The Strain, by Guillermo del Toro and Chuck Hogan

6065215I’ve been a fan of del Toro for a long time. Yes, I like the Hellboy movies. Pan’s Labyrinth was amazing. He has a strong and original imagination, like an even more demented version of Grimms’ fairy tales, but I was curious to find out if it would translate into a non-visual medium. Sure, books can contain powerful descriptions and the best writers can make a reader see the story in their mind as they read. But it’s not the same as a movie. I’m not sure how much of The Strain is Chuck Hogan, since I haven’t read any of his other books, but I could definitely see del Toro’s imagination at work here. While The Strain is not as startling as del Toro’s movies, it is still a great read.

The Strain takes the idea of vampires and viruses and runs with it. Much like the vampires in the Buffyverse were animated by demons, the vampires of this book are animated by a virus that spreads through the body like a cancer and adapts the body into a killing machine. The vampires in this book are not the sexy, cool creatures we’ve been seeing in movies and books currently (I’m looking at you, True Blood). They’re throwbacks to Nosferatu–pale, bald beasts with talons and mostly unable to think about anything apart from sucking the blood out of people. They’re a bit like zombies, and the virus is just as contagious.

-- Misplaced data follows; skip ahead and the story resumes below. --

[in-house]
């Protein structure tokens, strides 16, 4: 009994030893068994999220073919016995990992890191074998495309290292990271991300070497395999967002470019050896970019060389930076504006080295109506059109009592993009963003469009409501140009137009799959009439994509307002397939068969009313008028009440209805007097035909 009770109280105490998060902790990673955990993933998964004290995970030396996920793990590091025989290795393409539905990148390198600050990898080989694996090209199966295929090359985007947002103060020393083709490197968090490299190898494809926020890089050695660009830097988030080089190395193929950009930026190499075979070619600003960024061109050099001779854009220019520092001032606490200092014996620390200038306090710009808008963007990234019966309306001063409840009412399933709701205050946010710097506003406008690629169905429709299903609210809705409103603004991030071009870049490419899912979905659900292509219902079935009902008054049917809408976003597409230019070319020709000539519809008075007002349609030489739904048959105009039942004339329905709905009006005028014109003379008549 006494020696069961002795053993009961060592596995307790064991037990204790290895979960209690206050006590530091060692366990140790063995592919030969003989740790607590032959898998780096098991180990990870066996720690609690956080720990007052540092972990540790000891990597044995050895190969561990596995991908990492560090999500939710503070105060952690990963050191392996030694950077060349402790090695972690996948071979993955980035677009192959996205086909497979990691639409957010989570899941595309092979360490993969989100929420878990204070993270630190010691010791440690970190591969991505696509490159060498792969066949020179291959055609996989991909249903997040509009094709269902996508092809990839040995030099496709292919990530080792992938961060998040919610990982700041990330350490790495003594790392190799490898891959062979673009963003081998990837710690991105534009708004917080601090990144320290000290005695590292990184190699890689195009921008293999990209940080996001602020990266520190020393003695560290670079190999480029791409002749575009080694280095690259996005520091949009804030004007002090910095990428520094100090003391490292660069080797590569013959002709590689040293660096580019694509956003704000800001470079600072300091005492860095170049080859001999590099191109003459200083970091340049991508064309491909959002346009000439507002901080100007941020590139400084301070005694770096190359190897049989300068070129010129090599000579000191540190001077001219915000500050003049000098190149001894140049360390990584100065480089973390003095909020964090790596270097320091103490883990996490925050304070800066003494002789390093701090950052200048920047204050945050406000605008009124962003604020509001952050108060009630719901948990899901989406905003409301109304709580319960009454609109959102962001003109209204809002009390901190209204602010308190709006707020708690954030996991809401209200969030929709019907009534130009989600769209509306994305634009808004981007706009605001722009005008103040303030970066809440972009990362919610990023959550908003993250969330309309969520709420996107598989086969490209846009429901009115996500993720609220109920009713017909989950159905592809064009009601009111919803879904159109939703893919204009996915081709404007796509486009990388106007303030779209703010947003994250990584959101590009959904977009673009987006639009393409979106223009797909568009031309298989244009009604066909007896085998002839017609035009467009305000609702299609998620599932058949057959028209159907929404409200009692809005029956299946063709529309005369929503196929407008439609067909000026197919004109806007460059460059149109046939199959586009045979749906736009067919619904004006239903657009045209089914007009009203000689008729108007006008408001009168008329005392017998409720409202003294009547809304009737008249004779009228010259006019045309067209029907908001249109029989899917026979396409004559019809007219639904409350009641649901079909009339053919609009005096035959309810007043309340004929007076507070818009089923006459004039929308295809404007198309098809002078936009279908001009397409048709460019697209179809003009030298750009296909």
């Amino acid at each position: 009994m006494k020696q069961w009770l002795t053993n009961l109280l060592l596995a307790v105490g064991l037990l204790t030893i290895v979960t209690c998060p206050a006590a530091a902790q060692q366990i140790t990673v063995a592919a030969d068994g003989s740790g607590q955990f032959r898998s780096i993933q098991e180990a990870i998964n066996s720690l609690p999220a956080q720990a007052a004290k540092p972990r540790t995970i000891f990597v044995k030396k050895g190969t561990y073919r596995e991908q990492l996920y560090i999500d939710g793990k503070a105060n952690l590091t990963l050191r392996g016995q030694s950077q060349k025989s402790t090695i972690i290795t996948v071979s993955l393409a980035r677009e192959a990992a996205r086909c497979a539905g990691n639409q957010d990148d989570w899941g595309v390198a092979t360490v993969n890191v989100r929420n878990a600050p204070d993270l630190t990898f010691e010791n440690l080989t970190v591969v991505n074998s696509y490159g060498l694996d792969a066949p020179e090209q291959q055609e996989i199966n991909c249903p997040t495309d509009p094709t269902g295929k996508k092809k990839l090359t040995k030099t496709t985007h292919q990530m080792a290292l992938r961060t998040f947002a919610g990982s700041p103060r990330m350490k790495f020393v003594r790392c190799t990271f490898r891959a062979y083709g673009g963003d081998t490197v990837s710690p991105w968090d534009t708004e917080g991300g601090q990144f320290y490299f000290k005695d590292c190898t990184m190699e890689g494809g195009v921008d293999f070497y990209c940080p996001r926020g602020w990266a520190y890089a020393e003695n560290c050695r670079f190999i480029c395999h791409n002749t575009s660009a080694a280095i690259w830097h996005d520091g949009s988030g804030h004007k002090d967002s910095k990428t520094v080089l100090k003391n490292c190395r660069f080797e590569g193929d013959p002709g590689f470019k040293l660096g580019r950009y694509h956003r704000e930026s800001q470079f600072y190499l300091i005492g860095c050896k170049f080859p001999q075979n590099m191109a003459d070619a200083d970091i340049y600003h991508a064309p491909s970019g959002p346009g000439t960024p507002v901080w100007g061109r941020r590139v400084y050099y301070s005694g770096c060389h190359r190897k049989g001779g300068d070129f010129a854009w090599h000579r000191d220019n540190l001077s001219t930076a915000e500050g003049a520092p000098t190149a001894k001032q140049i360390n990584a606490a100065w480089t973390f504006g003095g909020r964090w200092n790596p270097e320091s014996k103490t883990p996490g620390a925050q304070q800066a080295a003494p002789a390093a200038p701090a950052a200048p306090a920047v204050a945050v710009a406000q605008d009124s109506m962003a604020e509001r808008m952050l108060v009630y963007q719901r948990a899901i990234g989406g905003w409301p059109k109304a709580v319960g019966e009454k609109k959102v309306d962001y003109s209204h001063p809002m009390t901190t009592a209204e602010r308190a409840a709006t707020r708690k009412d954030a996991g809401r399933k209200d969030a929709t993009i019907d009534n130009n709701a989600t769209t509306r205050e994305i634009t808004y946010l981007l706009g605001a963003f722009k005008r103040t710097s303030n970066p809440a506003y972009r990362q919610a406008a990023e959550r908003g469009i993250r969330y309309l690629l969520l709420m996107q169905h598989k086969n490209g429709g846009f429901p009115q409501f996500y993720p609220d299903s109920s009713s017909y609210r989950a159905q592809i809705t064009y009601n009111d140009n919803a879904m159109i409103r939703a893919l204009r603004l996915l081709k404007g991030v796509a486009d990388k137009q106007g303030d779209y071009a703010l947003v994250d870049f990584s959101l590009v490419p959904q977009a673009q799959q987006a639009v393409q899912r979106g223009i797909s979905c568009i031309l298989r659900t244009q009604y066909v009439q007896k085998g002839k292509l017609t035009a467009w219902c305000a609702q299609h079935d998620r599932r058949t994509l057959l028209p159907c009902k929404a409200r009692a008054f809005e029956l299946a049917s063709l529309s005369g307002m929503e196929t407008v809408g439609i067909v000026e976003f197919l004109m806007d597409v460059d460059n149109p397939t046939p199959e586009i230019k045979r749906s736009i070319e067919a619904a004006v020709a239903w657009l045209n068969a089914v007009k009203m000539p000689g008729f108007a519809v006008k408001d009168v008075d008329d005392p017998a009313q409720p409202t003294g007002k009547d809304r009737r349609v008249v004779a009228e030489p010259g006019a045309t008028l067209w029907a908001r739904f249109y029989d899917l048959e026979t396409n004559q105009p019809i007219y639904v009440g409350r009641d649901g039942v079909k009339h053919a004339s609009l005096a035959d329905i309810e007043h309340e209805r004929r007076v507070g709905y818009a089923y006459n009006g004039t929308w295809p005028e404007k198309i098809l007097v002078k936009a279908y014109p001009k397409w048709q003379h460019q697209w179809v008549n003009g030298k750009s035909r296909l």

And of course, the main characters don’t have much going for them. Ephriam Goodweather is a doctor who works for the CDC. Abraham Setrakian is a lot like van Helsing, a creepy old man who knows what’s going on. There are other incidental characters that I believe will play bigger roles in the other two books in the series. Setrakian has be preparing to face the Master–the bid bad vampire–since the Second World War and has to work hard to convince the scientist Goodweather what exactly is going on. Setrakian’s case is helped when a couple of the infected attack Goodweather in the hospital. Del Toro and Hogan, however, have played with the myth so much that this virus seems unstoppable. The only thing keeping the vampires from infecting everyone are the rivers surrounding the island of Manhattan; these vampires can’t cross running water without help.

I will say that this book is kind of cinematic. It’s told in short chapters that read like scenes in a movie. The pace is fast and if I had had the time, I would have read it in a single sitting. I am looking forward to the next two books.


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